Sunday, July 27, 2008

What Is and What Should Never Be

As the Obama World Tour reached its apex in the soaring (but as usual, empty) Berlin speech, I was reminded of a line in an old Led Zeppelin song:

And if you say to me tomorrow, oh what fun it all would be.
Then what's to stop us, pretty baby? But What Is And What Should Never Be.

The foreign policy world, and perhaps the entire human world, is roughly divided between realists and idealists. Robert Plant in the lyric above manages to navigate the boundaries between the two, moving from a dream-like idyll to the real world and back again, questioning the dictates laid down by the world as it is, but cautioning knowingly about the power of What Is, as well as the moral constraint of What Should Never Be. Of course the point of rock and roll and the associated sexual and political revolutions was always to defy convention and go with the dream. Thus the Obama as rock star meme, the political messiah, the One we have all been waiting for, the change we can all finally believe in--the sense that the dreamworld of idealism is about to break into the real world and save it, is not something new, but is in fact by this time quite long in the tooth as cultural artifacts go. Political Idealism is a hardy plant--going back at least as far as Dante Alighieri's dream of one world government, and the many others that have followed--Immanual Kant's Universal Peace, Woodrow Wilson's League of Nations, the United Nations, the EU, the World Court, and the trans-nationalist Democrat party all point to and long for a world at one. And now Obama is the electrifying new voice for idealism ascendant.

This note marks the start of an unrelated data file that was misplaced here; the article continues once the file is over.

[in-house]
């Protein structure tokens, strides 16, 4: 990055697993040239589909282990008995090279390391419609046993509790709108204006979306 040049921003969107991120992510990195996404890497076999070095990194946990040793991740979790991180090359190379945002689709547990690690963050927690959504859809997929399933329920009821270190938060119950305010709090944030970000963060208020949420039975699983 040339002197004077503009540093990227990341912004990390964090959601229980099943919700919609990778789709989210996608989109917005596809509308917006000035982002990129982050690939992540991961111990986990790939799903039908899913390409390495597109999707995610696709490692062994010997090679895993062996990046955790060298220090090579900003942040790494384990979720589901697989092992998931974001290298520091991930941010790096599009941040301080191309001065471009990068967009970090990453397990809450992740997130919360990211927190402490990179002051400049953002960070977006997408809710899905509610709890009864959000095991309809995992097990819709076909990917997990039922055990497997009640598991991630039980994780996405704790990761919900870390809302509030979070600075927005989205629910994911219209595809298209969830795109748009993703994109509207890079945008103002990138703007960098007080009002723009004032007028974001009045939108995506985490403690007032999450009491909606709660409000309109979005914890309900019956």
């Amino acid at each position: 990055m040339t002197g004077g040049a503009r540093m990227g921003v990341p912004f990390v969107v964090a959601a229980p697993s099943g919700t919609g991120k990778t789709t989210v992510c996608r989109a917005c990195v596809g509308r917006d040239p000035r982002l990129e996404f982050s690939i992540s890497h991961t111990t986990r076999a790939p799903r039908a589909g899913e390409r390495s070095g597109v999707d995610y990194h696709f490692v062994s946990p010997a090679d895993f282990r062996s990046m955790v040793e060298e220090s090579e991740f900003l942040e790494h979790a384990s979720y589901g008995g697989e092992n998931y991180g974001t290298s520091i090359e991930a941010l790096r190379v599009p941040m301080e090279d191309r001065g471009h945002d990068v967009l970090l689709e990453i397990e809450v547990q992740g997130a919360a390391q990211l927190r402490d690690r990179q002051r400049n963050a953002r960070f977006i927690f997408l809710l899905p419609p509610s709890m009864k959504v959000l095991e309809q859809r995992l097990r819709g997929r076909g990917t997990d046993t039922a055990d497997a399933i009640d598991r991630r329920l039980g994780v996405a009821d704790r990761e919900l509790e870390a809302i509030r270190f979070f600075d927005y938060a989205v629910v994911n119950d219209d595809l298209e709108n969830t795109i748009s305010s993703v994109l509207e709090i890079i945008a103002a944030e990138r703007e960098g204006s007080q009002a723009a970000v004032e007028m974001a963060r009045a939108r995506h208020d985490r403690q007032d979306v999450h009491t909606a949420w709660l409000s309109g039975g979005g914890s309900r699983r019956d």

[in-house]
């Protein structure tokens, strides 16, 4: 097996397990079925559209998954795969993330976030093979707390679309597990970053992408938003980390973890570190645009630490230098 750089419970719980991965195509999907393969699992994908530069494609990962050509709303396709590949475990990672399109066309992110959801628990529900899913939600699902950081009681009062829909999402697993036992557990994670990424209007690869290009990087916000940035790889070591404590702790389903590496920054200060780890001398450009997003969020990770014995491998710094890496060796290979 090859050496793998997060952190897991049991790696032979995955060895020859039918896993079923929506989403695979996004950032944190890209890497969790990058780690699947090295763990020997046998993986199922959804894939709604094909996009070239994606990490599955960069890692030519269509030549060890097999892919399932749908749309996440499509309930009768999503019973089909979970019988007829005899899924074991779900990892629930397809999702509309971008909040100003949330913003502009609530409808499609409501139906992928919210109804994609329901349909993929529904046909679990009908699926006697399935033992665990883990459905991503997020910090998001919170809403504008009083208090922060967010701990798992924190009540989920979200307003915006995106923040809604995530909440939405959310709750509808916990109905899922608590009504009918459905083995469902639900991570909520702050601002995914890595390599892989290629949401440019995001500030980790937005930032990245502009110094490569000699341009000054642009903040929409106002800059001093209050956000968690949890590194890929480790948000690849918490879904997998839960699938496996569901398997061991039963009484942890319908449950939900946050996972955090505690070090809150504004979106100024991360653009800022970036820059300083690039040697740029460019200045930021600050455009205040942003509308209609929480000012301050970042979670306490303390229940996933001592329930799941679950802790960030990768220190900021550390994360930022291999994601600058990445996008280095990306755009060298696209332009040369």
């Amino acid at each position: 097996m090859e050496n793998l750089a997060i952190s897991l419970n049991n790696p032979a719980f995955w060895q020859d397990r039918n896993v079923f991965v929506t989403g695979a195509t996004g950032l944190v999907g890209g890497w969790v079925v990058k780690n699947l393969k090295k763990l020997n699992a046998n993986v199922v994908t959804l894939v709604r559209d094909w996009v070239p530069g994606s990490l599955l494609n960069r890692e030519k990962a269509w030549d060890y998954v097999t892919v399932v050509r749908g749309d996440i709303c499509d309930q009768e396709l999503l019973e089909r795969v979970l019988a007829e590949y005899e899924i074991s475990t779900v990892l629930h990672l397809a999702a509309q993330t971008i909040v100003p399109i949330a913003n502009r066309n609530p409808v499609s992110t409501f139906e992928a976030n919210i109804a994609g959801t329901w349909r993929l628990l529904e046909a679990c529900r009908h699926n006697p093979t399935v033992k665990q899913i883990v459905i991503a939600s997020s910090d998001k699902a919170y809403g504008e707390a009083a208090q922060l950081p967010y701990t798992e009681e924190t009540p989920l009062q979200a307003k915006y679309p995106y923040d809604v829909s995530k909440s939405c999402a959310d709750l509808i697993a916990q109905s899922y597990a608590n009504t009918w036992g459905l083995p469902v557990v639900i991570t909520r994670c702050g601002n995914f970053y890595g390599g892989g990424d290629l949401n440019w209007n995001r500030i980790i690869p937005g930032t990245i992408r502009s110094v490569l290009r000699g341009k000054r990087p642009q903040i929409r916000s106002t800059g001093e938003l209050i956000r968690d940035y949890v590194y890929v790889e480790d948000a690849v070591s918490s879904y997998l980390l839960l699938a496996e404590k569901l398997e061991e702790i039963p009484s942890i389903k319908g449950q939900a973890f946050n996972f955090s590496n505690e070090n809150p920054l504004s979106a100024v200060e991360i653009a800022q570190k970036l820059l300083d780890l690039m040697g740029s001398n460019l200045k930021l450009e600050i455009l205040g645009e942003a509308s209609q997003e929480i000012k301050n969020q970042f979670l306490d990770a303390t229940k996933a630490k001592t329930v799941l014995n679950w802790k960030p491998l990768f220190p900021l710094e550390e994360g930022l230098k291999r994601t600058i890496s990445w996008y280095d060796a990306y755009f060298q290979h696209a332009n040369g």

Yet our present day dreamers miss the subtlety of Robert Plant's lyric exploration of the moral ambiguity of the world we live in. Dreaming of What Might Be, chafing at What Is, they, child-like in their naivety, dismiss or disregard What Should Never Be. The hard knowledge of what the world is really like is inconvenient; it impinges on the dream. But the lessons from the real consequences of idealist benders are strewn throughout history for those realist enough to look; that trajectory is seen is small in the lives of so many rock stars--like shooting stars, they burn brightly and then fall to earth as cinders, or worse, completely incinerated.

Rush Limbaugh has stated categorically that we cannot afford an Obama presidency. The reason is this foolhardy brand of idealism that stands back of Obama's pronouncements, which is given so much currency and presence in pop culture--that is the real danger to the US as the leader of the free world, and to the world as a whole. For when idealism attempts in its sleepwalking to make the dream real, the evil among us are unleashed to establish a new world order of their own. One century of totalitarianism ought to be have been enough to have taught that lesson...but that Ur-realist, Friedrich Nietzsche, did he not, prophesied two centuries of world-wide tumult from the decision to invite God to leave.

What Is, and What Should Never Be--world builders ought to consider these things.

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